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David Hone
Climate Change Adviser, Shell Group

David Hone

David Hone is the climate change adviser for the Shell Group and vice chairman of the International Emissions Trading Association. He also works closely with the World Business Council for Sustainable Development. ALL POSTS

A potentially costly pathway forward

Given the gridlock in Congress over the climate bill, is the Obama administration's fallback strategy to let EPA regulate greenhouse gas emissions a good idea?

There is no doubt that the USA needs to act from a federal perspective on reducing greenhouse gas emissions. But the EPA route isn't going to be the best way to do it. Whilst the initial proposals from the EPA on greenhouse gas reporting will form a useful and important foundation, a future driven by clean technology mandates, as one example of the type of action expected, may result in higher costs for the economy than is actually necessary to reduce emissions.

A comprehensive, economy wide cap-and-trade system can deliver the required reductions at lowest overall cost to the economy. It does this by moving progressively through the abatement curve (of reduction opportunities) in an organized way, driven by the allowance trading aspect of the design. But an EPA driven approach will dive into the abatement curve at somewhat arbitrary points linked to certain technologies, leaving lower cost abatement opportunities on the table. This will ultimately cost the economy more than a cap-and-trade system.

Almost certain legal challenge to an EPA driven solution could result in significant delay in implementation, giving rise to investment uncertainty for business. Even if a cap-and-trade system is slow in starting, its very existence following passage by Congress and approval by the President immediately creates a carbon price driven by a known reduction target. Business can begin to act on this even though it may be some years before actual allowance distribution and compliance requirements start. Investment is triggered from the outset and new jobs can flow as a result.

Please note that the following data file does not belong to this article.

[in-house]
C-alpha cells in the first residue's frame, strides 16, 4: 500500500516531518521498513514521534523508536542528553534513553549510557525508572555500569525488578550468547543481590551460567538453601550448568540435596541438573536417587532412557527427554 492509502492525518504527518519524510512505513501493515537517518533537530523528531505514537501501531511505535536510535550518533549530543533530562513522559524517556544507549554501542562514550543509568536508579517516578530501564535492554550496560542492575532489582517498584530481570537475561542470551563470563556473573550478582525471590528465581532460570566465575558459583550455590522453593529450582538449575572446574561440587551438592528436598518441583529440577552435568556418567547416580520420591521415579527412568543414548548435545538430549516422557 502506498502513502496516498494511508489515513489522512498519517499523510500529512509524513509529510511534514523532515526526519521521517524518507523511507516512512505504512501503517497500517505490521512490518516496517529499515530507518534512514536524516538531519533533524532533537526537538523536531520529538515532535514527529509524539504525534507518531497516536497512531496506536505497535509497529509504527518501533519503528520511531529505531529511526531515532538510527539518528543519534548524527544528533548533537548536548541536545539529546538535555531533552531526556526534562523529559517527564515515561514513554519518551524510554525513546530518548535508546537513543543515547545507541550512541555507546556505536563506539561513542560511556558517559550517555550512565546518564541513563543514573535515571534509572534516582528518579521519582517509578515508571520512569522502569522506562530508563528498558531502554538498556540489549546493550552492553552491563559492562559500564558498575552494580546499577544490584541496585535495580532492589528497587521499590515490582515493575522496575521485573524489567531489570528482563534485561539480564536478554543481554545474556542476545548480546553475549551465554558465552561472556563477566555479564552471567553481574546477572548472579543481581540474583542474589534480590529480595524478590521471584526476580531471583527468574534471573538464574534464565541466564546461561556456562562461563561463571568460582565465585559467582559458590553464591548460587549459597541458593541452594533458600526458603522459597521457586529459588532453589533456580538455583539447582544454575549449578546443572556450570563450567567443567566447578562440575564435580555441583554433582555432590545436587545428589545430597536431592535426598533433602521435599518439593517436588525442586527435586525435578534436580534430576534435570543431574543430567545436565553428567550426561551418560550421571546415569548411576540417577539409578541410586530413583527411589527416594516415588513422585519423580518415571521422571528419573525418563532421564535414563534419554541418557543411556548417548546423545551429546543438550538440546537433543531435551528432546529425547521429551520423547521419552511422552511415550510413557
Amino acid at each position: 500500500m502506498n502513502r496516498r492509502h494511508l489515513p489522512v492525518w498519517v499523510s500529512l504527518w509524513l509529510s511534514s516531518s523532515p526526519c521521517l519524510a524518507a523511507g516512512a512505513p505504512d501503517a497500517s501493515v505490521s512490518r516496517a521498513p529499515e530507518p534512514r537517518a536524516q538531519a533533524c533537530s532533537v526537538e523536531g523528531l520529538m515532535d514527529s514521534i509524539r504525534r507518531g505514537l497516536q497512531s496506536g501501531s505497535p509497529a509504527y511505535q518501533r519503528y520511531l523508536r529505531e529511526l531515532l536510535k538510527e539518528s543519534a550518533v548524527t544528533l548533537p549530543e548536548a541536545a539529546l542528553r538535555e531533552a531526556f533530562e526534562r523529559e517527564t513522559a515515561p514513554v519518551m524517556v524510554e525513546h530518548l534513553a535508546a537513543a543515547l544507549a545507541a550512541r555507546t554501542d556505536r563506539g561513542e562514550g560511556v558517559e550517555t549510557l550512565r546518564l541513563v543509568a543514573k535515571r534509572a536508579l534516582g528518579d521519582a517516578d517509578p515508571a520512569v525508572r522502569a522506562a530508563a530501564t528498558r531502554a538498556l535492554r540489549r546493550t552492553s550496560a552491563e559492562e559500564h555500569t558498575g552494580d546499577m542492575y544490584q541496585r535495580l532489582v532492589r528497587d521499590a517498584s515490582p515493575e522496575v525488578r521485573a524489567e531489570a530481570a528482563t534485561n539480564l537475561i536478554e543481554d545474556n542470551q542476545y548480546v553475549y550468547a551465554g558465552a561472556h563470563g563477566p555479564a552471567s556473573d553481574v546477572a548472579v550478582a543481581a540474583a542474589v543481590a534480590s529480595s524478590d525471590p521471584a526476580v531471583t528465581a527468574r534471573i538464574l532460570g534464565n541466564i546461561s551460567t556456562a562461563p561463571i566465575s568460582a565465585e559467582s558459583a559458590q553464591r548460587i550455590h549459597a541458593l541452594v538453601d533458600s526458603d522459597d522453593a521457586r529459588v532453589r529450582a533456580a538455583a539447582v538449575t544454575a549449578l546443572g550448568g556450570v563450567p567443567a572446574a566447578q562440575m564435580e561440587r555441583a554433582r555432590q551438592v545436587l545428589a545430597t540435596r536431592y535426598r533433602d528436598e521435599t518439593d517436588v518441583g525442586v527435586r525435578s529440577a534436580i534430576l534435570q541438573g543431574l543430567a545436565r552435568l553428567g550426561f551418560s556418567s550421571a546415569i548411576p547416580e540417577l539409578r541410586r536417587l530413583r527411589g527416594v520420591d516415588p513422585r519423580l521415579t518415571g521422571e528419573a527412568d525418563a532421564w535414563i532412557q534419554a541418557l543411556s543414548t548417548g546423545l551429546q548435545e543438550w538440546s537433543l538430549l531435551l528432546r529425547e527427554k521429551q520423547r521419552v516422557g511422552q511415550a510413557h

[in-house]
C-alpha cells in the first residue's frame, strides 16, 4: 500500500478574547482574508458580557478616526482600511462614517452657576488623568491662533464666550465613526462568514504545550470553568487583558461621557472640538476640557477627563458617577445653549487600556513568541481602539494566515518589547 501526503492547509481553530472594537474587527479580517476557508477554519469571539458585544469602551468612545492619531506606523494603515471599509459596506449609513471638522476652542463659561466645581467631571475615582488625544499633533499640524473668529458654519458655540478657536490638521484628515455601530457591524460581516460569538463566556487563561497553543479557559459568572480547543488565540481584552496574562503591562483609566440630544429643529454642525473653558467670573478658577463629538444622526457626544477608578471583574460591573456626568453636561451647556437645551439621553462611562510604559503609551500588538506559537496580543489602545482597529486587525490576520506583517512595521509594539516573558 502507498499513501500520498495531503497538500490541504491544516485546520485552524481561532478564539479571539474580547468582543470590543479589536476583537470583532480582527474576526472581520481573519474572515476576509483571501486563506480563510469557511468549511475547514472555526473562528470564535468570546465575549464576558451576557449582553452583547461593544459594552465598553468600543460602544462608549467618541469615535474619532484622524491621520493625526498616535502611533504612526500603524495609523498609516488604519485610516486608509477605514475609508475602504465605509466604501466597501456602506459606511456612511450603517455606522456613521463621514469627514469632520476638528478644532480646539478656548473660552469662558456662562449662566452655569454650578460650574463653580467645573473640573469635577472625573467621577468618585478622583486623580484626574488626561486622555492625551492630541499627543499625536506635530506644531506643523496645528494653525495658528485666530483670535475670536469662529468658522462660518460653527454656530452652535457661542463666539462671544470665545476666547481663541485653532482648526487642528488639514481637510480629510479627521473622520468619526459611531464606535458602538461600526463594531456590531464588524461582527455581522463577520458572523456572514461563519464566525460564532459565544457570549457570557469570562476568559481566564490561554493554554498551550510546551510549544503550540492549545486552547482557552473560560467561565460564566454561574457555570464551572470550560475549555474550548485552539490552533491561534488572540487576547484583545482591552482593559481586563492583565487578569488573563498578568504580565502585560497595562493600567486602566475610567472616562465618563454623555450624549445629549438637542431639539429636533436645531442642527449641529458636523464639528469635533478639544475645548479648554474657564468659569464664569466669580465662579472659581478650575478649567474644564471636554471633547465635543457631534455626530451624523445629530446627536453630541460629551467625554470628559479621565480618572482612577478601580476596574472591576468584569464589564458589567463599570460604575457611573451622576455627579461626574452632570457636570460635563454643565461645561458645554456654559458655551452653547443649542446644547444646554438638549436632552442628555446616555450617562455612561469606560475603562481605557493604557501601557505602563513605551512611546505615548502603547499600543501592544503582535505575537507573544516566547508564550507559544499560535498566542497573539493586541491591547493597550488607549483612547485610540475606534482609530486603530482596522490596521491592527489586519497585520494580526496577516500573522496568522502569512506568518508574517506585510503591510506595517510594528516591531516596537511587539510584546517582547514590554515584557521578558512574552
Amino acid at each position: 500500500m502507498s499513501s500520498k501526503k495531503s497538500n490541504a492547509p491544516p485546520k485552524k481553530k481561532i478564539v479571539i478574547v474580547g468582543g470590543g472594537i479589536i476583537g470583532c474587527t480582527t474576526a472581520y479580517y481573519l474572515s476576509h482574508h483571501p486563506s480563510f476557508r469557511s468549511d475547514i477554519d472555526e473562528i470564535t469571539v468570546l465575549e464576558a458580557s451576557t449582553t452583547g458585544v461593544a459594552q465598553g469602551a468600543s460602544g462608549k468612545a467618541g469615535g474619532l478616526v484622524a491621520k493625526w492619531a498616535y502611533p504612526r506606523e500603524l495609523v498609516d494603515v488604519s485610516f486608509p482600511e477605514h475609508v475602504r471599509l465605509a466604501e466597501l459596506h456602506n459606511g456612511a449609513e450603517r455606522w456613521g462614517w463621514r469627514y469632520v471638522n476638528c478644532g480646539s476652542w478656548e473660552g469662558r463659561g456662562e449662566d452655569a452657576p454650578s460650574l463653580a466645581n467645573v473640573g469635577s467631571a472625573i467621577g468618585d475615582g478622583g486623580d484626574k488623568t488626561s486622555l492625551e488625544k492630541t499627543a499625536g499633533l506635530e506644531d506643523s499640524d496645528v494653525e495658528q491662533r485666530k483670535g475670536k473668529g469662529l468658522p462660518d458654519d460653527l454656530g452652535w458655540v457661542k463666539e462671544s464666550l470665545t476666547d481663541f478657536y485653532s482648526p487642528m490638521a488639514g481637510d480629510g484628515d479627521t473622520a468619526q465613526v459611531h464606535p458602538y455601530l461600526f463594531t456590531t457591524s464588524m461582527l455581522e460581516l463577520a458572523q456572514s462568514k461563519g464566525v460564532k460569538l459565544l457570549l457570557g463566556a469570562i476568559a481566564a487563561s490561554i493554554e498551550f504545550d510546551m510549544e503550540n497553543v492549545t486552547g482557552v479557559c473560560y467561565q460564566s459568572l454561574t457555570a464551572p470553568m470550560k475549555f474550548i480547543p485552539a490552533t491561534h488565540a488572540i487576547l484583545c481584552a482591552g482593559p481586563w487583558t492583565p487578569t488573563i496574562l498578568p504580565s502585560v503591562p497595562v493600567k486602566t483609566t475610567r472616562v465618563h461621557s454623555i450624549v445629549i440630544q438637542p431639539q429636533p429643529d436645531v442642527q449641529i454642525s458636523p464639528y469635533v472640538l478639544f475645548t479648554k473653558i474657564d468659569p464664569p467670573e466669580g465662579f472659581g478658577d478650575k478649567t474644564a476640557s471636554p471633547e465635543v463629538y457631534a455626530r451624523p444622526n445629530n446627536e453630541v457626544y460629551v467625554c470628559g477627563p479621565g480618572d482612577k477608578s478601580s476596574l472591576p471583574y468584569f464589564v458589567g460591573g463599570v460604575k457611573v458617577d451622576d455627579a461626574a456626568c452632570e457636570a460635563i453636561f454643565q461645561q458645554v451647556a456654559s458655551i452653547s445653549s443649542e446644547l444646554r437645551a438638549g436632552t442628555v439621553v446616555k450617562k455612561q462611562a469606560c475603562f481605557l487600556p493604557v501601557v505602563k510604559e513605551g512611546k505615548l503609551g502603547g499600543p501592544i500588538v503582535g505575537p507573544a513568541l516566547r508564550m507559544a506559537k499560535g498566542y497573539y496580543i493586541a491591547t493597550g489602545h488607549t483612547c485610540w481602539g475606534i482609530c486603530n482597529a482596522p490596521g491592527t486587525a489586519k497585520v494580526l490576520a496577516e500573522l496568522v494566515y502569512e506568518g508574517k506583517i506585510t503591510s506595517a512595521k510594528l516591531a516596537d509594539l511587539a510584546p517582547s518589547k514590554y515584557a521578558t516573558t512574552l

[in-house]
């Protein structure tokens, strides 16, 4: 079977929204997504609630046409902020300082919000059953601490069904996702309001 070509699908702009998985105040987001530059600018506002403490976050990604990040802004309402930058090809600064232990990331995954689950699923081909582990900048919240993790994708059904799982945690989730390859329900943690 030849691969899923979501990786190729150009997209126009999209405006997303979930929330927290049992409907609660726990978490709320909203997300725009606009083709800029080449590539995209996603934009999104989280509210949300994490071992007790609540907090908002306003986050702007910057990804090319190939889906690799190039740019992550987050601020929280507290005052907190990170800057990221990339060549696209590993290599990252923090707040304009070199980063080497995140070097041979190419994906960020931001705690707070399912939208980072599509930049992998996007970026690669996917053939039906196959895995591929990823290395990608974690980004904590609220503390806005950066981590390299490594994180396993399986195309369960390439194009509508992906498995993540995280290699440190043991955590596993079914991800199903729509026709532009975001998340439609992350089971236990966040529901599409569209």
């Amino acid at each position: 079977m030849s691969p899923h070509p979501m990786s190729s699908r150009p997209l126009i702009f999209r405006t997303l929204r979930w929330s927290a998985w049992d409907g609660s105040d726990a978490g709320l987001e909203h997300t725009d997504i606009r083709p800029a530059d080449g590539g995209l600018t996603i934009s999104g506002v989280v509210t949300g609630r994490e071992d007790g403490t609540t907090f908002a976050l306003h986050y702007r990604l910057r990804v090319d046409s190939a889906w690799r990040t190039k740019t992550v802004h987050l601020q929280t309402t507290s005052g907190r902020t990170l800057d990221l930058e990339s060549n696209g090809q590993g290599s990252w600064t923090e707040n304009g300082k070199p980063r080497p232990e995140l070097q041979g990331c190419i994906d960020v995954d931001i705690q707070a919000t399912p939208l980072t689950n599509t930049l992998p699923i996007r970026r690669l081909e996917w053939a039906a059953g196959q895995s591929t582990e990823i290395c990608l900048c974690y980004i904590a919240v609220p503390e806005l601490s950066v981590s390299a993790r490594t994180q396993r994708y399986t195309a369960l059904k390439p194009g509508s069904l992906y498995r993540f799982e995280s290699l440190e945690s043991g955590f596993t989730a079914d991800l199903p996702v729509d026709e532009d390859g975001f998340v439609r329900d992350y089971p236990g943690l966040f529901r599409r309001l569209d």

By David Hone  |  February 26, 2010; 10:29 AM ET Save & Share:  Send E-mail   Facebook   Twitter   Digg   Yahoo Buzz   StumbleUpon   Technorati  
Previous: EPA strategy would be enviornmentally unreliable | Next: The legal responsibility to address danger


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EAGLE2ROOST Writes: are they also the ones keeping secret what is really going on in Area 51?

No, they are the same ones who told us in the 70's that another Ice age was coming. Look up "Global Cooling".

Educate yourself on the subject.

Posted by: Senator_Salesman | February 28, 2010 10:11 PM
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Cap and trade is a fairly benign solution to pollution. The advantage is that it attaches a cost to something that is now "free". Corporations pollute and we all pay the price, whether it is through health costs or taxes for clean-up.

However, cap and trade can back fire in that if a corporation saves enough money by polluting it may be worth it to buy "credits" to offset that pollution. It can only work if it is part of a strategy that includes regulations and limits which is where the EPA comes in.

As for the conspiracy of hundreds of scientists around the world over the past 40 years to trick us into believing carbon emissions have something to do with climate change... are they also the ones keeping secret what is really going on in Area 51?

Posted by: eagle2roost | February 28, 2010 7:54 PM
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Wow, What a surprise. David Hone vice chairman of the International Emissions Trading Association thinks a cap and trade system will work best.

You are a con artist Mr. Hone.

People like you won't be happy until you destroy this country.

Global Warming is a Scam people. Mr. Hone is a sell out who uses scare tactics based on Junk science.

You and your friends are now in the minority. More and more people everyday are waking up to this Global warming hoax.

Hey Mr. Honeā€¦ I bet your favorite U.S. Senator is Senator Inhofe right?

Posted by: Senator_Salesman | February 27, 2010 7:03 PM
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